By Julie Seabaugh
By Julie Seabaugh
By Christian Schaeffer
By Daniel Hill
By Jaime Lees
By Roy Kasten
By Melinda Cooper
By Jeremy Essig
Davis takes over:
"We both got mullets. A mullet is a very powerful thing in New York City. I was wearing my Master of Puppets shirt and sweatpants and my sausage-factory hat, and (fellow Slowe) Cory was wearing a Buffalo Bills matching sweatsuit and a blue mesh shirt." On the panel with them were indie "luminaries" Dave Trumfio of the Pulsars; Barry Phipps, formerly of the Coctails; Tony Goddess of Papas Fritas; and, Davis says, "some dude from some indie band on Warner Bros.
"We decided we were going to do an in-house demonstration of the power of Atari. They were talking about $20,000 mixing boards, and the dude on Warner Bros. was saying, "Yeah, we bought a church in Connecticut to put our studio in -- 32 tracks!' I didn't understand what that had to do with technology and the artist at home. Whereas I'm at home with my Atari every day.
"The two genius strokes came when we prepared a little program in Basic that, when Dave (Trumfio) started talking about all the gear he uses, the vintage synths, on the video screen behind you all the sudden comes up, "Mr. Trumfio, how much did you pay for your Moog synthesizer?' And he got really offended and snapped, "I don't know -- $45 in some junk store in Athens, Ga.' And Barry Phipps asked, "How much would that go for in LA?' And he said $600. So we type in "$600" and hit return, and on the screen came, "Mr. Trumfio, for $600 you could get 37 Ataris, 24 Commodores, 15 Amigas.'
The other genius stroke, says Davis, was the Atari porn that somehow ended up on the video screen. Needless to say, Rudy Tardy and the Slowes were banned from the festival.
But, hey, you do what you gotta do to prop the Atari 2600, either privately or publicly, which Beige Records has been doing since its inception, so far releasing four 12-inch singles of electronic music that uses not only the Atari but pretty much any sound the label's artists can squeeze in, from a vintage Buchla analog synth to cello to robotic computer voices to new, more adavanced gear.
Beuckman and Davis are walking encyclopedias of electronic dance music, especially Detroit techno and electro. The music on the Beige label has, so far, been released solely as 12-inch singles for DJ and club play and mastered in Detroit by Ron Murphy. ("The unsung hero of Detroit techno," says Beuckman. "He basically created the Detroit sound.") They're also computer brainiacs: Beuckman got his degree in computer science from Southern Illinois University-Edwardsville and works with computers at the St. Louis Science Center; Davis is in his last semester at Oberlin College in Ohio, where he's majoring in electronic-music composition and minoring in harpsichord performance.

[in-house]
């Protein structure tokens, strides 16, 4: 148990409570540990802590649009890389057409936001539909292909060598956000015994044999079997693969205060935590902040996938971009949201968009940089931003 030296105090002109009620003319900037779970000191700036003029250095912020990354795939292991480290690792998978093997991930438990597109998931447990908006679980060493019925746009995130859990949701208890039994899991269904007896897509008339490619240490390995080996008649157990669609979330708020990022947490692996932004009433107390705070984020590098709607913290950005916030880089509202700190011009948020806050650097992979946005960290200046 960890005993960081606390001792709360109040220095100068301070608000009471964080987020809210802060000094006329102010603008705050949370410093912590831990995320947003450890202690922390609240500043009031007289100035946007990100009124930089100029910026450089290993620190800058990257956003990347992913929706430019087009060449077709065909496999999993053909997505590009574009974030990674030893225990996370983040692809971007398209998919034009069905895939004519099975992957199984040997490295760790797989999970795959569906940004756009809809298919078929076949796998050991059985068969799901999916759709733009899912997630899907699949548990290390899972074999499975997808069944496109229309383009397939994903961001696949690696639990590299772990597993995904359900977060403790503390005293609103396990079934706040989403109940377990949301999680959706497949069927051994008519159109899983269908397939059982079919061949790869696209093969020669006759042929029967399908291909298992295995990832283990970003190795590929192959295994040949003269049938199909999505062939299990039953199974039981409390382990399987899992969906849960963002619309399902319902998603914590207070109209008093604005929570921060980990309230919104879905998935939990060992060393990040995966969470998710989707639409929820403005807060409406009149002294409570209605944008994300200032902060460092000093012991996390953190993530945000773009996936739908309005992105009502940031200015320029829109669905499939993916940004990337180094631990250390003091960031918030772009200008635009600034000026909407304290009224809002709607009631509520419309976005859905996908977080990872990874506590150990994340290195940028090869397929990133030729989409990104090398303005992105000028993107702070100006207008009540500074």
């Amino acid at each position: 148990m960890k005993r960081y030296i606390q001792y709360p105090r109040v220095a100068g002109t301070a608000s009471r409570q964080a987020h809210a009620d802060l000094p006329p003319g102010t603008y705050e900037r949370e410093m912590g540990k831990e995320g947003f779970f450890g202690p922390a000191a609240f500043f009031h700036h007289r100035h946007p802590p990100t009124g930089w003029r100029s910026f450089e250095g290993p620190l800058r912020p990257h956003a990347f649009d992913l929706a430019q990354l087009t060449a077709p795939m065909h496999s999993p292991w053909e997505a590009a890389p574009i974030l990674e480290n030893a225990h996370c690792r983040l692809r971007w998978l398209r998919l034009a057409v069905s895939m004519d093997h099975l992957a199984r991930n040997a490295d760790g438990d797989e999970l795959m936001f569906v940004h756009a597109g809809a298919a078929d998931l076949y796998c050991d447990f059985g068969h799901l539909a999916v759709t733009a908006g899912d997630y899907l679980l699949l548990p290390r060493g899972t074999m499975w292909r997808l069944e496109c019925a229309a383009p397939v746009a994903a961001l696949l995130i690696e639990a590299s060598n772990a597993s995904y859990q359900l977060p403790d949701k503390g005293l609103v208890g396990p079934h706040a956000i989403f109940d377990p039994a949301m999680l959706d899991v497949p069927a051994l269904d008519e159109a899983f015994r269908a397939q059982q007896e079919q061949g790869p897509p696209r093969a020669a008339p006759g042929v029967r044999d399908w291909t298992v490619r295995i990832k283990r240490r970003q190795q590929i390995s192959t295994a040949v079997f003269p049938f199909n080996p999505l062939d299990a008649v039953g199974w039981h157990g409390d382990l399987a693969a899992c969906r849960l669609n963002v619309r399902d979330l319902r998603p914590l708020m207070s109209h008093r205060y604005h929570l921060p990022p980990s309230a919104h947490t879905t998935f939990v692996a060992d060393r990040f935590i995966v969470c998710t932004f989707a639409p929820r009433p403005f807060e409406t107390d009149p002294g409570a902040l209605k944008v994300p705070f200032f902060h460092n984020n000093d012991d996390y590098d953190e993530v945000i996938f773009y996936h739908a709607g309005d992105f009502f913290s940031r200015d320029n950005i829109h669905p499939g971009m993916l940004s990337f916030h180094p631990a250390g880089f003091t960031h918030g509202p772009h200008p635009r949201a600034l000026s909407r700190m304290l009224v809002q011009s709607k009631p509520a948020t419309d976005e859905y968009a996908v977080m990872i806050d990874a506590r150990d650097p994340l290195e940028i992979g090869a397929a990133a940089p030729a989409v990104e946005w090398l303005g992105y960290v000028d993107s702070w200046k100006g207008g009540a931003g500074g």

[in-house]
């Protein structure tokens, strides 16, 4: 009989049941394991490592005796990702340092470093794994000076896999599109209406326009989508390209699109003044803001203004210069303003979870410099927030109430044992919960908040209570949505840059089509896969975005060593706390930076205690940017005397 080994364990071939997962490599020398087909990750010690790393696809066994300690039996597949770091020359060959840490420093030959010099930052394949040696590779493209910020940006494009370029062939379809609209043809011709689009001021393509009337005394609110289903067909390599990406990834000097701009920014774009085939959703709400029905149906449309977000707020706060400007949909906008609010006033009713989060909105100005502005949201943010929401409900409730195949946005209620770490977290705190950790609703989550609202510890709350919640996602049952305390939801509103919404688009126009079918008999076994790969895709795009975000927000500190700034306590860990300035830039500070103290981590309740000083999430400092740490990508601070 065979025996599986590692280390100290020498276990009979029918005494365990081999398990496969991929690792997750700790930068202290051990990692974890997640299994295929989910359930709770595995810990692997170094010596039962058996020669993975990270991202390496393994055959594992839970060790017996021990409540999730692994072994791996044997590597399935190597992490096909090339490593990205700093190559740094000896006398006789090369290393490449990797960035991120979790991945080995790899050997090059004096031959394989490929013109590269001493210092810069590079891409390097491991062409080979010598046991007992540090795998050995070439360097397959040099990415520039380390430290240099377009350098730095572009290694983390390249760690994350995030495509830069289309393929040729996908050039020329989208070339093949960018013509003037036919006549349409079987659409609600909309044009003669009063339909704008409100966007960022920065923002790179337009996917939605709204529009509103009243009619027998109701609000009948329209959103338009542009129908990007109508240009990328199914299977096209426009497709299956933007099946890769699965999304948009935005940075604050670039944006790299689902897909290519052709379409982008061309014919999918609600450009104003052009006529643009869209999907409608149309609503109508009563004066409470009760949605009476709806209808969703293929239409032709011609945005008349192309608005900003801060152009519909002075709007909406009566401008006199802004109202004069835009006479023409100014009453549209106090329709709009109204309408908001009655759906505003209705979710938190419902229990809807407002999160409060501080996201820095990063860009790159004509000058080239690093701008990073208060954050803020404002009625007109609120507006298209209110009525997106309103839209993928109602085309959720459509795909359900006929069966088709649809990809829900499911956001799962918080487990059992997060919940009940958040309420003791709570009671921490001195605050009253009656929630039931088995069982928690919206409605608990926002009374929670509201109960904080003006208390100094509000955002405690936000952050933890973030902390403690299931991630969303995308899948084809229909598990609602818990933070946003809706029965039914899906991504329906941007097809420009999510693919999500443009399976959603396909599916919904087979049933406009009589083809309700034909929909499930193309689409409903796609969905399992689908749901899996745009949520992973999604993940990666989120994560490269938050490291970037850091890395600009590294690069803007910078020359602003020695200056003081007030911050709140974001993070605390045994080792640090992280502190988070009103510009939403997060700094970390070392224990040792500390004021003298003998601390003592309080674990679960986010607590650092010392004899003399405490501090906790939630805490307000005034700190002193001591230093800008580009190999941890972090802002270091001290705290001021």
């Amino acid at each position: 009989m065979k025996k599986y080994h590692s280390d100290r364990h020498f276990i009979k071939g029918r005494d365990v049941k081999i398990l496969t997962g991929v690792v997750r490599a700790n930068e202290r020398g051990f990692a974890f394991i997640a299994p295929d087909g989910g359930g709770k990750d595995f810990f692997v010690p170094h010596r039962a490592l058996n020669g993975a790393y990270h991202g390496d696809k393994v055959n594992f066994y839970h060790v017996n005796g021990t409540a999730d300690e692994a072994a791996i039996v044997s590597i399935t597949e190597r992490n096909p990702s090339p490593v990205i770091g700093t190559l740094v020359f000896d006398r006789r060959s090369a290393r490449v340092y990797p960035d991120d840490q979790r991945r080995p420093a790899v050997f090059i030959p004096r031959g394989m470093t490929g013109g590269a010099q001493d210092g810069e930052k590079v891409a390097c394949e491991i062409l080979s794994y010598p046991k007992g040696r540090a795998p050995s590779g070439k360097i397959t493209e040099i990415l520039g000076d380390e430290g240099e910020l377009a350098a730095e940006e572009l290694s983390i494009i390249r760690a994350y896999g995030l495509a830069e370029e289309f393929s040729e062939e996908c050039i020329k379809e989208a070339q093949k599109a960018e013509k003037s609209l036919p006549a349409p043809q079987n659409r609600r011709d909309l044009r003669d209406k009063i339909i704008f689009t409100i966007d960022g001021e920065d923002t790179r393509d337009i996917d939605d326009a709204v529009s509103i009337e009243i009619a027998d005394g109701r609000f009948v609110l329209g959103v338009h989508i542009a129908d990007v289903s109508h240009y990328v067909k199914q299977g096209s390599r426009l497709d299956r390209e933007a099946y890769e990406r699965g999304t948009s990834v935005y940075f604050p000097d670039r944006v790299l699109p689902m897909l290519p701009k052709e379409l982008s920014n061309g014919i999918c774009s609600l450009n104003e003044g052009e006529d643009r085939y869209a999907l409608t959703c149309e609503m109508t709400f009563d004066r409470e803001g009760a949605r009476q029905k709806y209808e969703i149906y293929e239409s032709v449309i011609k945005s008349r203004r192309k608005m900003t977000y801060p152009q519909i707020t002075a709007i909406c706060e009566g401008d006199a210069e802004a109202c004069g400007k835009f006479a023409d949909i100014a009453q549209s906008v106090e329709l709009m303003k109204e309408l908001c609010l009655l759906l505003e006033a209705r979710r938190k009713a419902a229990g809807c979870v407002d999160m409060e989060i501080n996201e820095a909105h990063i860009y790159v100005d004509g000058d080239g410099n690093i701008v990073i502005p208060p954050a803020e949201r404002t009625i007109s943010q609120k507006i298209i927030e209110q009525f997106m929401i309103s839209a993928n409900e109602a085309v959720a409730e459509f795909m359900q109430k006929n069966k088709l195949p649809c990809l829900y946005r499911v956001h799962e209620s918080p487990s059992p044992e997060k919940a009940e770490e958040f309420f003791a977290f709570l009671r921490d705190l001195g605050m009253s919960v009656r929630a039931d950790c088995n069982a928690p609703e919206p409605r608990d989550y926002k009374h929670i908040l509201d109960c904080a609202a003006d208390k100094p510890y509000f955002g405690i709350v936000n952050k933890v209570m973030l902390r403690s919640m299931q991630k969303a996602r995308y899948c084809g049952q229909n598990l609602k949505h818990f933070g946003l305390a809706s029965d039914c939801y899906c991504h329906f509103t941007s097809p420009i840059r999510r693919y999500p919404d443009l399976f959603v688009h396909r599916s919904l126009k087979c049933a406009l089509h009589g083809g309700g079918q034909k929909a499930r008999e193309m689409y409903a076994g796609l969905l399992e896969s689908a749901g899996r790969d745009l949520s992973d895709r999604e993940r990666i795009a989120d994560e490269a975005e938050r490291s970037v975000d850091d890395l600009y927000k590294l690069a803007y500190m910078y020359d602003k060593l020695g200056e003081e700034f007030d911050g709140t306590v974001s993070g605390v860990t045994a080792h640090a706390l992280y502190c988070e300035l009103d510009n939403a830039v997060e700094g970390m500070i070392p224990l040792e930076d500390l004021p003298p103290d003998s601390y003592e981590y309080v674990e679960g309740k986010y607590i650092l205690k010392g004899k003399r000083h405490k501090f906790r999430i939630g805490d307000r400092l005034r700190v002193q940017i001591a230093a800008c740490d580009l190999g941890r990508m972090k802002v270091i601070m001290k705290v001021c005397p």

The combination is perfect: They create music for both the dance floor and the armchair, and most important, unlike most labels in the highly segmented genre, Beige's output is engaging in both contexts. The label features a beat aimed at your ass and the density to fill your huge brain, and, experienced together, the two qualities have never missed. Ranging from gentle mantras to abrasive eight-bit computer loops to wonderfully complex, playful beat breakdowns, Beige's chaotic work is filled with the energy and personality often absent in the dust-free world of computer-based composition.
Beuckman and Davis have known each other for close to a decade, meeting during their mid-teens at a summer music camp at Oberlin. Since then, they've been creating music with "anything we can get our grubby hands on," says Davis. "The Ensoniq VFX is my favorite, because that was my first keyboard. I got my original one when I came back from the University of Missouri music camp when I was starting high school. I saved all my lunch money from the first semester so I could buy that keyboard. The first one I got from this South City musician who had a serious crack habit and needed a hookup. I gave it to her. So that felt good. We were helping each other out. I think she played in a country band."
Unlike most music/computer composers constantly searching for The New by riding the wave of progress and technological advancement, Davis and Beuckman seem equally, if not more, infatuated with the old -- specifically, the early, relatively rudimentary personal computers. Davis says, "We fight over that all the time. I think pretty much I'm an Atari-head and (Beuckman is) a C-64-head. It's good that we can even get along." Beuckman responds: "It's not a nasty thing like the PC vs. the Mac. They have totally different sounds, and they make them in totally different ways. The Commodore has a dedicated SID -- sound-interface device -- chip. The Atari just has some registers they found -- some defect that makes noise, basically. Instead of, like, "Here, use this to make noise.' (There's) no documentation."